DAYTONA BEACH — It was a two-car tango at Daytona International Speedway, where wild, pack racing was replaced Saturday night by sizzling fast speeds and a strange ending that gave Kurt Busch the win in the Budweiser Shootout.
The exhibition race was the first test on Daytona's smooth new pavement, and speeds at times hit 206 mph in a race that saw a record 28 lead changes among nine different drivers.
The final pass, though, was ruled illegal as Denny Hamlin was disqualified for going below the out-of-bounds line.
It made Busch, who actually crossed the finish line second, the first Dodge driver to win the non-points race that has opened Speedweeks for 33 years.
"What an unbelievable experience, this two-car draft. I had no idea what to expect going in," Busch said. "I was just going to take it one lap at a time and see how it played out."
The ruling against Hamlin by NASCAR was not controversial. The yellow-line rule has been in effect and enforced since NASCAR returned to Daytona in July 2001, nearly five months following the last-lap accident that killed Dale Earnhardt.
"I thought it was a great, three-wide finish," said Hamlin said, "but obviously I used some pavement I shouldn't have."
It was instead the style of racing that created the most controversy as opinions between drivers and fans differed greatly.
The racing at Daytona had for so long been a white-knuckle, bumper-to-bumper mob of race cars unable to pull away from each other. Cars could shoot through the field at will, but one small bobble often created dangerous accidents.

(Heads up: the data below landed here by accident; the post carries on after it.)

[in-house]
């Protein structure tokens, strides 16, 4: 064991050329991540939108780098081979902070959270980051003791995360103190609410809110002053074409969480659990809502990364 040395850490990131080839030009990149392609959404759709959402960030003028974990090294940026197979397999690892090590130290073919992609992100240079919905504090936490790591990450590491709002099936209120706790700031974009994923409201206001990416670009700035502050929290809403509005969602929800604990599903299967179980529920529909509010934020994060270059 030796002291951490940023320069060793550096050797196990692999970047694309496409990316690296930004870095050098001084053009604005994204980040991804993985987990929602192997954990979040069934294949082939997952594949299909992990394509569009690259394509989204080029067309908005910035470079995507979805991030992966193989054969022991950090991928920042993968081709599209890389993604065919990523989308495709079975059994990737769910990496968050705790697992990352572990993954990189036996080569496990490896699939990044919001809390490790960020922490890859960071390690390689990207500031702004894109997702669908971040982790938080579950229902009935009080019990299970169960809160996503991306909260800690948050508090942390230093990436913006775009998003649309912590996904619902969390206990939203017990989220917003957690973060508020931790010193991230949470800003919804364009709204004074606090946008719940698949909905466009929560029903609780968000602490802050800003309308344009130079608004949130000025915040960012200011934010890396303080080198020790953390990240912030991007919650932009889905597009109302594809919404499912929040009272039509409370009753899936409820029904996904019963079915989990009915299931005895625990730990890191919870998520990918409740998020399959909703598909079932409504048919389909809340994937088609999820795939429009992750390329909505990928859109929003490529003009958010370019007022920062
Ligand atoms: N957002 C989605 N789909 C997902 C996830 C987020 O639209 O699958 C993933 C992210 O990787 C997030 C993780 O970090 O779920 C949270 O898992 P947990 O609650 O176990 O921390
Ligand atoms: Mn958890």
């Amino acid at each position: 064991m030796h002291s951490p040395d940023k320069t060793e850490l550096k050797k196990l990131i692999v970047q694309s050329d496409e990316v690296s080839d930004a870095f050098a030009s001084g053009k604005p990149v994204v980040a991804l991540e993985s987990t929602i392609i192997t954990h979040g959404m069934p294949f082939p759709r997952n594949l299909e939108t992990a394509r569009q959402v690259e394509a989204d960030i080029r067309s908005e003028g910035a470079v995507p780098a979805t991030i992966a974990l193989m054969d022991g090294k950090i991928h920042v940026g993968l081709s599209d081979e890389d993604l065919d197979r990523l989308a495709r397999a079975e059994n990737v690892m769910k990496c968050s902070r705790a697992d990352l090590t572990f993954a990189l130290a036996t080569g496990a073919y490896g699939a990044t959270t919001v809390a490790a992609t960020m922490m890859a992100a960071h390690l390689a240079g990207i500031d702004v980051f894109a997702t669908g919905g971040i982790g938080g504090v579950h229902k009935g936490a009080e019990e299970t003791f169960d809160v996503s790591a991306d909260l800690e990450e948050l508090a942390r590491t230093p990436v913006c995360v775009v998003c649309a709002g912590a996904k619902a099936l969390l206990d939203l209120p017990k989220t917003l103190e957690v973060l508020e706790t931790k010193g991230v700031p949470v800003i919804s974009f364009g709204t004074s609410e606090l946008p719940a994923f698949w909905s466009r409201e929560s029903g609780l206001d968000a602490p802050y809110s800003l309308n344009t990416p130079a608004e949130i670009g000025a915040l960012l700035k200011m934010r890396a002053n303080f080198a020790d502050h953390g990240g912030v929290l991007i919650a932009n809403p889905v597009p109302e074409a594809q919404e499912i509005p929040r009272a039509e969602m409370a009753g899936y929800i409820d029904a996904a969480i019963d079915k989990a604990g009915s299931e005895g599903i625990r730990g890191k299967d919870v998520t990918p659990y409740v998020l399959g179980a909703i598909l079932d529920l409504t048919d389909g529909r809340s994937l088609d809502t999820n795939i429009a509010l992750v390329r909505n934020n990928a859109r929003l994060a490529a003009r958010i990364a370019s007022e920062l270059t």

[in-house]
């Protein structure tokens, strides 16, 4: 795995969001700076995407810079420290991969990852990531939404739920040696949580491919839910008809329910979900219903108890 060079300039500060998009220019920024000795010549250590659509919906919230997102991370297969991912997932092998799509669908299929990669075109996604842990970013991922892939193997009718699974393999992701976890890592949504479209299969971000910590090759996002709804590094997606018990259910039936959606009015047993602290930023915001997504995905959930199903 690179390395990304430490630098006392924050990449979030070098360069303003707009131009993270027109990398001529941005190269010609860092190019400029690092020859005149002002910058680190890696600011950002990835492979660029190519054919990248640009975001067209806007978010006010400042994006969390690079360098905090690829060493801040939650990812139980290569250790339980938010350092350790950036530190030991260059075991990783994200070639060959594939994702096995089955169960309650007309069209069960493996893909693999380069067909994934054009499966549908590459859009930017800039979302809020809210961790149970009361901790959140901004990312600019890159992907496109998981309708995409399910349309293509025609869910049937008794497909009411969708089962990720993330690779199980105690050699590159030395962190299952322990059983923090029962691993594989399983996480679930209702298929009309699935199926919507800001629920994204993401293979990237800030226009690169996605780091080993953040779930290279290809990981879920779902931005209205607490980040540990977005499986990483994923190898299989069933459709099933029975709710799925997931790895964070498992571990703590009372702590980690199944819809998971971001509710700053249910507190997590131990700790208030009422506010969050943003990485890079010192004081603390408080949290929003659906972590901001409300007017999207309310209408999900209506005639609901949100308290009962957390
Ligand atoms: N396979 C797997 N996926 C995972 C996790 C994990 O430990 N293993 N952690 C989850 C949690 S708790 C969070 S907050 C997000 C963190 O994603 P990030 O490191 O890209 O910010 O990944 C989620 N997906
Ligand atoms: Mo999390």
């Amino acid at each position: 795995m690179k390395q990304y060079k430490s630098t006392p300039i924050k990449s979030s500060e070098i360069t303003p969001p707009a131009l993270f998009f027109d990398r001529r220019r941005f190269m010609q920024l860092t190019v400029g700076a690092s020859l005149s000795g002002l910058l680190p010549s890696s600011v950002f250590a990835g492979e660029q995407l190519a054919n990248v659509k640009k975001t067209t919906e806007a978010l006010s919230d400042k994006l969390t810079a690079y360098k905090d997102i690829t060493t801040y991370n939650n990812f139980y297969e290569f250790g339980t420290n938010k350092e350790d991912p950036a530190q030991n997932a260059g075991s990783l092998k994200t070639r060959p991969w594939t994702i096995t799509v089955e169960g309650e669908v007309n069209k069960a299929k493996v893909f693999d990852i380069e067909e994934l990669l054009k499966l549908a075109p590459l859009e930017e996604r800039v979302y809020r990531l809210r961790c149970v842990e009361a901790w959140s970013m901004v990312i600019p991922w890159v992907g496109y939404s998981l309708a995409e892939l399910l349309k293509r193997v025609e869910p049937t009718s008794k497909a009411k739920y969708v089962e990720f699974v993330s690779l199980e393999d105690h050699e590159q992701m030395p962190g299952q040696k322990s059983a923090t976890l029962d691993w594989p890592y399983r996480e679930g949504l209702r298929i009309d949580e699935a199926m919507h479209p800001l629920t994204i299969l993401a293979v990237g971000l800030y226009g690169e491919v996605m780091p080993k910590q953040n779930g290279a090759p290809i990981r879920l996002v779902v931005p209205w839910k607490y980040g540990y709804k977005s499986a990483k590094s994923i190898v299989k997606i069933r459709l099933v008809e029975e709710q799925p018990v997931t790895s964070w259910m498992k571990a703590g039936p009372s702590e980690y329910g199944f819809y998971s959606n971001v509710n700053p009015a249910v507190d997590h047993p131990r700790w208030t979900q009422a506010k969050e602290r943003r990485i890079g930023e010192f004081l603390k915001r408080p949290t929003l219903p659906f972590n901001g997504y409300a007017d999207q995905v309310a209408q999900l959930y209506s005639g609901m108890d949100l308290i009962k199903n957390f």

When the track opened last month for testing, though, teams had seemingly figured out the new NASCAR rule packages and the smooth surface at Daytona had created a new strategy of two-car racing.
So from the start of Saturday's 75-lap race, the field was quickly split into several packs of two cars. It lasted to the end, when two packs of two had pulled so far from everyone else that they were the only cars contending.
"I would love to be racing the other way," said pole-sitter Dale Earnhardt Jr., who was eliminated in an early wreck with Carl Edwards. "It's more of a challenge because it's one on 43. Big ol' 30-car pack (of old), believe it or not, I'd rather do that. … The cars are stuck to the track like glue."
Ryan Newman led Hamlin around the 2.5-mile oval, with Busch and Daytona 500 winner Jamie McMurray trailing close behind. Newman, as the leader, said he knew he was "a sitting duck" as he waited for Hamlin's attempted pass.
It came as they closed in on the checkered flag, when Hamlin dived low and eventually under the yellow line at the bottom.
Busch then skirted around Newman at the top of the track, pulling McMurray with him.
Hamlin was black-flagged and fell to 12th in the final standings, the last car on the lead lap. Busch was declared the winner with McMurray and Newman finishing second and third.
Hamlin understood NASCAR's ruling.
"That yellow line's there to protect us and the fans in the stands safety. I just chose to take the safer route," he said. "Winning a Shootout's not worth sending (Newman) through the grandstands, and for me, as fast as what we're running, if I get into his left rear, that car will go airborne.
"It's a tough position. I probably should have gone high to avoid that whole thing."
Busch won his first race in the No. 22 Penske Racing car (he drove the team's No. 2 car the past few seasons) and for the first time at Daytona in any race.
"To experience Victory Lane here, no matter what the race is, it's pretty special," Busch said.